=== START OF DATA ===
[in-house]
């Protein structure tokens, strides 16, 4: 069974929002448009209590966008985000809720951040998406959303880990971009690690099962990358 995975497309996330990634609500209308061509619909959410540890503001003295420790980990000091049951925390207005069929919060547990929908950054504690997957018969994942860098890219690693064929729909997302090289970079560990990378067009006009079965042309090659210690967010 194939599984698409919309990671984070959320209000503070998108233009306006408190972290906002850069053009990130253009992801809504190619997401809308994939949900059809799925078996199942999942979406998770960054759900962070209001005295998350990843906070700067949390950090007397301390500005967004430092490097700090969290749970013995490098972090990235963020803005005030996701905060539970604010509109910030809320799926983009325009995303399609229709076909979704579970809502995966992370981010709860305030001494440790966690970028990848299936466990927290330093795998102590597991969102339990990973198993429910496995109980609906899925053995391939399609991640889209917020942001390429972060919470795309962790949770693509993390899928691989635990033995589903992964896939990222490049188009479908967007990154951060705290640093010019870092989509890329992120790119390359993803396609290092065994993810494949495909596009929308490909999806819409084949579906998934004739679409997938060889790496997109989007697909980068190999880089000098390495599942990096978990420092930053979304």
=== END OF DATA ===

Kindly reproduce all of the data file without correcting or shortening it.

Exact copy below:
[in-house]
């Protein structure tokens, strides 16, 4: 069974929002448009209590966008985000809720951040998406959303880990971009690690099962990358 995975497309996330990634609500209308061509619909959410540890503001003295420790980990000091049951925390207005069929919060547990929908950054504690997957018969994942860098890219690693064929729909997302090289970079560990990378067009006009079965042309090659210690967010 194939599984698409919309990671984070959320209000503070998108233009306006408190972290906002850069053009990130253009992801809504190619997401809308994939949900059809799925078996199942999942979406998770960054759900962070209001005295998350990843906070700067949390950090007397301390500005967004430092490097700090969290749970013995490098972090990235963020803005005030996701905060539970604010509109910030809320799926983009325009995303399609229709076909979704579970809502995966992370981010709860305030001494440790966690970028990848299936466990927290330093795998102590597991969102339990990973198993429910496995109980609906899925053995391939399609991640889209917020942001390429972060919470795309962790949770693509993390899928691989635990033995589903992964896939990222490049188009479908967007990154951060705290640093010019870092989509890329992120790119390359993803396609290092065994993810494949495909596009929308490909999806819409084949579906998934004739679409997938060889790496997109989007697909980068190999880089000098390495599942990096978990420092930053979304």